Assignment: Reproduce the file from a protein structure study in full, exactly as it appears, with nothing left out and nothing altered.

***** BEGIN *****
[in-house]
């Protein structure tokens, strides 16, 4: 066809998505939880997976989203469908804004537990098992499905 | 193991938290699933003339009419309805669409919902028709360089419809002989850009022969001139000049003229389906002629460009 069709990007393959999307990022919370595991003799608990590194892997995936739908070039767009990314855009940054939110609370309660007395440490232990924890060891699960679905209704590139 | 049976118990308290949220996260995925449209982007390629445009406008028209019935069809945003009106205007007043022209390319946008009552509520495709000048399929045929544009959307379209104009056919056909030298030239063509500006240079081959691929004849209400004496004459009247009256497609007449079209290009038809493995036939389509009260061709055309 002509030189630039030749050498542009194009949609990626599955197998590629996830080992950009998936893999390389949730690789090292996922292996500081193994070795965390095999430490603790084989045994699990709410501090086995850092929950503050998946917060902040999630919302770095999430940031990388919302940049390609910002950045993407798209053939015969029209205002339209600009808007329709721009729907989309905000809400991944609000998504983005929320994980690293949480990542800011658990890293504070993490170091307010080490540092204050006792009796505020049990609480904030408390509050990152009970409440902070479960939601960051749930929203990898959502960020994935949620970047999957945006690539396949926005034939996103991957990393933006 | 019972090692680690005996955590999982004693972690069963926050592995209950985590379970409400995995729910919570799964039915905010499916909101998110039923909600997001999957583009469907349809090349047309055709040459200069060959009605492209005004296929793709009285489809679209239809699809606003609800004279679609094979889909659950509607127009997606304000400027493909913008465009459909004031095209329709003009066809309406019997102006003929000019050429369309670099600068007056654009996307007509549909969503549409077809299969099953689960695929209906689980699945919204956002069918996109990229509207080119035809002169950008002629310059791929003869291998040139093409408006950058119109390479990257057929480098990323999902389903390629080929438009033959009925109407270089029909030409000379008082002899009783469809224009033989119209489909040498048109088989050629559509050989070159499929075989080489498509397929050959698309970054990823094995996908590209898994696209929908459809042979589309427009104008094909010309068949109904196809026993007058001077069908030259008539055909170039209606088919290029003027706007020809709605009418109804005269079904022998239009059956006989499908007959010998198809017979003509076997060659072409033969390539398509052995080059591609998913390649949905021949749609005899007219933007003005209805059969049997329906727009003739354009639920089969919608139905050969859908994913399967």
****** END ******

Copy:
[in-house]
């Protein structure tokens, strides 16, 4: 066809998505939880997976989203469908804004537990098992499905 | 193991938290699933003339009419309805669409919902028709360089419809002989850009022969001139000049003229389906002629460009 069709990007393959999307990022919370595991003799608990590194892997995936739908070039767009990314855009940054939110609370309660007395440490232990924890060891699960679905209704590139 | 049976118990308290949220996260995925449209982007390629445009406008028209019935069809945003009106205007007043022209390319946008009552509520495709000048399929045929544009959307379209104009056919056909030298030239063509500006240079081959691929004849209400004496004459009247009256497609007449079209290009038809493995036939389509009260061709055309 002509030189630039030749050498542009194009949609990626599955197998590629996830080992950009998936893999390389949730690789090292996922292996500081193994070795965390095999430490603790084989045994699990709410501090086995850092929950503050998946917060902040999630919302770095999430940031990388919302940049390609910002950045993407798209053939015969029209205002339209600009808007329709721009729907989309905000809400991944609000998504983005929320994980690293949480990542800011658990890293504070993490170091307010080490540092204050006792009796505020049990609480904030408390509050990152009970409440902070479960939601960051749930929203990898959502960020994935949620970047999957945006690539396949926005034939996103991957990393933006 | 019972090692680690005996955590999982004693972690069963926050592995209950985590379970409400995995729910919570799964039915905010499916909101998110039923909600997001999957583009469907349809090349047309055709040459200069060959009605492209005004296929793709009285489809679209239809699809606003609800004279679609094979889909659950509607127009997606304000400027493909913008465009459909004031095209329709003009066809309406019997102006003929000019050429369309670099600068007056654009996307007509549909969503549409077809299969099953689960695929209906689980699945919204956002069918996109990229509207080119035809002169950008002629310059791929003869291998040139093409408006950058119109390479990257057929480098990323999902389903390629080929438009033959009925109407270089029909030409000379008082002899009783469809224009033989119209489909040498048109088989050629559509050989070159499929075989080489498509397929050959698309970054990823094995996908590209898994696209929908459809042979589309427009104008094909010309068949109904196809026993007058001077069908030259008539055909170039209606088919290029003027706007020809709605009418109804005269079904022998239009059956006989499908007959010998198809017979003509076997060659072409033969390539398509052995080059591609998913390649949905021949749609005899007219933007003005209805059969049997329906727009003739354009639920089969919608139905050969859908994913399967």